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French Forum 27.3 (2002) 121-123
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Gerald Prince. Guide du roman de langue française (1901-1950). New York: University Press of America, 2002.
Bearing a closer resemblance to Michelin's gastronomic Guide rouge than to traditional textbooks of French literature, Guide du roman de langue française deftly documents the diversity of French-language fiction while treating the literary tourist to an enticing buffet of classic and off-the-beaten-track reading choices. Like Michelin's famous publication, this first volume of Prince's guidebook (volume 2 will cover the 1951-2000 period) is packed with essential information and confident but potentially controversial judgments. Prince's efficient, sometimes enumerative style pays homage to the Michelin model, as does his rating scale based on a system of stars. He even closes each entry [End Page 121] with a brief list of characteristic culinary items. Thus for Proust we find the expected "vin d'Asti," "petite madeleine," "asperges" and a few others (75); René Maran's Batouala features exotic offerings such as "gâteau de manioc, grillade de chenilles et oeufs de caïman" (108); and a Goncourt prizewinner includes "hérisson bouilli" (139). Even the absence of food may be telling: "On ne mange pas beaucoup dans La Porte étroite" (55).
To be useful, a guidebook must be clear, logically organized, comprehensive (or at least rationally selective), and authoritative. Guide du roman de langue française easily measures up to these criteria. The 471 novels reviewed are grouped by year of publication; within each year they are listed alphabetically by title. Following the title are the author's name or pseudonym, dates of birth and death, place of birth, titles of other significant works, and relevant miscellaneous information (e.g., film or stage versions). The volume closes with an index of titles and an index of all writers, film directors, and stage directors mentioned in the entries.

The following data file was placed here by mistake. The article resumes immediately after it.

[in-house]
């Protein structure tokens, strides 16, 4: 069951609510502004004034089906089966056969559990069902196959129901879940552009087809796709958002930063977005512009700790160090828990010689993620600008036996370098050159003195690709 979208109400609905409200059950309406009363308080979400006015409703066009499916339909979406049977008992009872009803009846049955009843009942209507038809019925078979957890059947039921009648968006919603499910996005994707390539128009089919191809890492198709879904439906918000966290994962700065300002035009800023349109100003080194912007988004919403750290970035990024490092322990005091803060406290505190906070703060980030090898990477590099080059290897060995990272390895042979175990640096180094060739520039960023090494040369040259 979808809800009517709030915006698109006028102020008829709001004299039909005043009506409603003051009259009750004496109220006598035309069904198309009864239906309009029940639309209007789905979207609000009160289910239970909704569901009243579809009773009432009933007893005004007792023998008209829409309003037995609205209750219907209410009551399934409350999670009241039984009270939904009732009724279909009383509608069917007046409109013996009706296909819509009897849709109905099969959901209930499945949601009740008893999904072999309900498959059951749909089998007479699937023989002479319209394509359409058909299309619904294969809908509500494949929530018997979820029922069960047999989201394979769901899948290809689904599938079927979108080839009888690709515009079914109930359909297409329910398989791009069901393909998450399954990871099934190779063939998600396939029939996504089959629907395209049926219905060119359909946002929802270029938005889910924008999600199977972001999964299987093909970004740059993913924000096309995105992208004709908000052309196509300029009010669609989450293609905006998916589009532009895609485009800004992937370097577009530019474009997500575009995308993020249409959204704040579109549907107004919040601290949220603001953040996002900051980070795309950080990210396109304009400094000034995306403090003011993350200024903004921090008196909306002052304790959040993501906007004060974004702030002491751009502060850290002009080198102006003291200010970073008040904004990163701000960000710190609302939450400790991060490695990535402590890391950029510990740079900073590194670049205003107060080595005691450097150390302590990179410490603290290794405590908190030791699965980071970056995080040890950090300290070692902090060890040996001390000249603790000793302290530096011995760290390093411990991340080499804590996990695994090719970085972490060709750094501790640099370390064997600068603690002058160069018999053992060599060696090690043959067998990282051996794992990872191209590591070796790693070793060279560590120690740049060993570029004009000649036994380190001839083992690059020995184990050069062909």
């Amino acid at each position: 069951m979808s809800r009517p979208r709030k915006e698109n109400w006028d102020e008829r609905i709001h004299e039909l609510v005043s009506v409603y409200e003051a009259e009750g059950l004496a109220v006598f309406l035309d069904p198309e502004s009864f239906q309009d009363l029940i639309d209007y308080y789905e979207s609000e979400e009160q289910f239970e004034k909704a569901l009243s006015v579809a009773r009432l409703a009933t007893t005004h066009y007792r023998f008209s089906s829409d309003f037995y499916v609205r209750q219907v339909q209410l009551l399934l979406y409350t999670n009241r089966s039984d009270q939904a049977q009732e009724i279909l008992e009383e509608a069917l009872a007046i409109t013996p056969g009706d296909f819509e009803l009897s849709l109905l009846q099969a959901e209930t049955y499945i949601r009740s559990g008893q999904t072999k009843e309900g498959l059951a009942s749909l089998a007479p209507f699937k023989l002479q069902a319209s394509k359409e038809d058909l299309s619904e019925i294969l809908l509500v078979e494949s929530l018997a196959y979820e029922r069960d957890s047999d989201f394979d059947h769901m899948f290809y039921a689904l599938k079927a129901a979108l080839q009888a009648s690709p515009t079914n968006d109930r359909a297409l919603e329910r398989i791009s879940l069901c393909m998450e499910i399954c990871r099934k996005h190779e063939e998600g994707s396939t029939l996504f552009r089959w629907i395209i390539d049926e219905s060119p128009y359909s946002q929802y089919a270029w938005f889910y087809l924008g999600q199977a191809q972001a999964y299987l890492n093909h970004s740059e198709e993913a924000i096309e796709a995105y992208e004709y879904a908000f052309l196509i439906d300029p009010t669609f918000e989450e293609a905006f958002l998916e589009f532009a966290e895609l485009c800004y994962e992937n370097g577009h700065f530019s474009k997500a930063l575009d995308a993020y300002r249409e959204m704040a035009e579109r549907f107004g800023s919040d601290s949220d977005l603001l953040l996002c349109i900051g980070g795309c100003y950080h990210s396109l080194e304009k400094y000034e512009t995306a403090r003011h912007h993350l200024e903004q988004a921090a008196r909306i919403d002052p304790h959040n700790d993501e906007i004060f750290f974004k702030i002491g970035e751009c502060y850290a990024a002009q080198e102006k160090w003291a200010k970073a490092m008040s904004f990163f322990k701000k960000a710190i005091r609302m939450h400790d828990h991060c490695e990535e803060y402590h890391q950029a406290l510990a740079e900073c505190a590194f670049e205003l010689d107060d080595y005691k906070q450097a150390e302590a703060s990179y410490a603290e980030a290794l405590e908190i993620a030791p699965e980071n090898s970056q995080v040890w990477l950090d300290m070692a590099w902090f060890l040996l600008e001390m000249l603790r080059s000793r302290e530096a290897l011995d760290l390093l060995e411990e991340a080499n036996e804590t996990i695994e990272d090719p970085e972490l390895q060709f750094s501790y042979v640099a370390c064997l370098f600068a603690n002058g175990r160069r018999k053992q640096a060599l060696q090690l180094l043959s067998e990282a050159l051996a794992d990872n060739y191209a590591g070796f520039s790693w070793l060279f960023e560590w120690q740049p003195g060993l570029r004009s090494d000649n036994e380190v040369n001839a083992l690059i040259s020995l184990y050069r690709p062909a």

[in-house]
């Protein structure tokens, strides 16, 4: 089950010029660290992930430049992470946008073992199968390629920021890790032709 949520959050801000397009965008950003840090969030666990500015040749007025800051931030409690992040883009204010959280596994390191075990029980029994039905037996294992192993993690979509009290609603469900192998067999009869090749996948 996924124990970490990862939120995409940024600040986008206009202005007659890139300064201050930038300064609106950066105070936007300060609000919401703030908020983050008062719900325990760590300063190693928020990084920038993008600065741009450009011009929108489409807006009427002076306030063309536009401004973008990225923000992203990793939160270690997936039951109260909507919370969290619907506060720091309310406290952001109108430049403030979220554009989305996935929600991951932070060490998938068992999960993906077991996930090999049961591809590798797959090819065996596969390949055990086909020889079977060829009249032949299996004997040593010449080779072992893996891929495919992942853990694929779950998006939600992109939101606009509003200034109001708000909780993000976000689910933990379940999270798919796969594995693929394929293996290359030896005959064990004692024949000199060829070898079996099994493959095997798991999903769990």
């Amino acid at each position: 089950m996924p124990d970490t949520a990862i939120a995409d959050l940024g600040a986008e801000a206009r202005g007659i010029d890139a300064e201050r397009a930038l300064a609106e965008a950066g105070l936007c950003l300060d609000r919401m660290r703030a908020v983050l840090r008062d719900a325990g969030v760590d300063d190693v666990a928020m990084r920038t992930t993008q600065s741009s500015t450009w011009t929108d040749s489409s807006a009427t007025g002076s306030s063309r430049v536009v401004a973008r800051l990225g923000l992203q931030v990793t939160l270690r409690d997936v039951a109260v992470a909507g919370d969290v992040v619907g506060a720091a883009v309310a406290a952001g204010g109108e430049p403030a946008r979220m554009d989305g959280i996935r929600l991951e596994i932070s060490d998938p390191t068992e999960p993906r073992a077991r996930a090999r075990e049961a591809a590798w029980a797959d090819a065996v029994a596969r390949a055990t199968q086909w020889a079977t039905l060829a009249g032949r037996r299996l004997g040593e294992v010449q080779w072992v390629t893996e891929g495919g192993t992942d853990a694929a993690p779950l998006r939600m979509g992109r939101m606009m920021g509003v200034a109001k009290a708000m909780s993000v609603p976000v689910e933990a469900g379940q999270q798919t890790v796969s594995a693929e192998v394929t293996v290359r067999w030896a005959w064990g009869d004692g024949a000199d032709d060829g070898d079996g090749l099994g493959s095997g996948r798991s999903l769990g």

Is there any arbitrariness in the choice of titles? Yes, inevitably. Prince does attend to the obligatory canonical works (the page-and-a-half entry on Proust is superb, 74-75), but his choice of "minor" novels—intended to reflect a broad spectrum of regions, genres, styles, and trends—is open to the quibbles that divide historians and delight literary snobs. Like a gourmet drawn to doughnuts, Prince discourses eloquently on subtle gradations of quality without eschewing items at the low end. Indeed, over 60 percent of his entries receive only one star or no star, while a mere six novels earn his maximum rating of five stars (Du côté de chez Swann, Les Faux-Monnayeurs, Voyage au bout de la nuit, La Condition humaine, La Nausée, and a novel distinguished by having "l'incipit [ . . .] le plus célèbre de la littérature romanesque française du vingtième siècle" ). A hard grader, Professor Prince accords overall ratings with an average of just 1.27. The twenty-eight Goncourt prizewinners he scores fare even worse, with an average mark of 1.18. Prince, the author of many influential narratological studies, is not immune to the appeal of a well-told story ("Romain Gary est un excellent conteur" 262), but he clearly has higher regard than the Goncourt committee for stylish narrative qualities. His use of the terms "lisible" or "lisibilité" may betoken faint praise: "[n]arration traditionnelle, évocations réalistes [ . . .], cynisme sans imprévu, lisibilité: [End Page 122] l'ouvrage méritait le Goncourt et l'obtint" (287, on Maurice Druon's Les Grandes Familles). Still, innovations are not all equally palatable. After listing the salient features of Sarraute's Portrait d'un inconnu (two stars), Prince cautions: "A consommer par petites doses" (289). Thematically, his judgments betray a nostalgia for "ceux qui, durant les années trente et quarante, ont mis l'être humain et son existence en procès" (267).
Thanks to effective writing and to his vast experience with twentieth-century French fiction, Prince invests his guidebook with an authoritative voice. Shunning the disembodied prose typical of many reference books, he personalizes his discourse...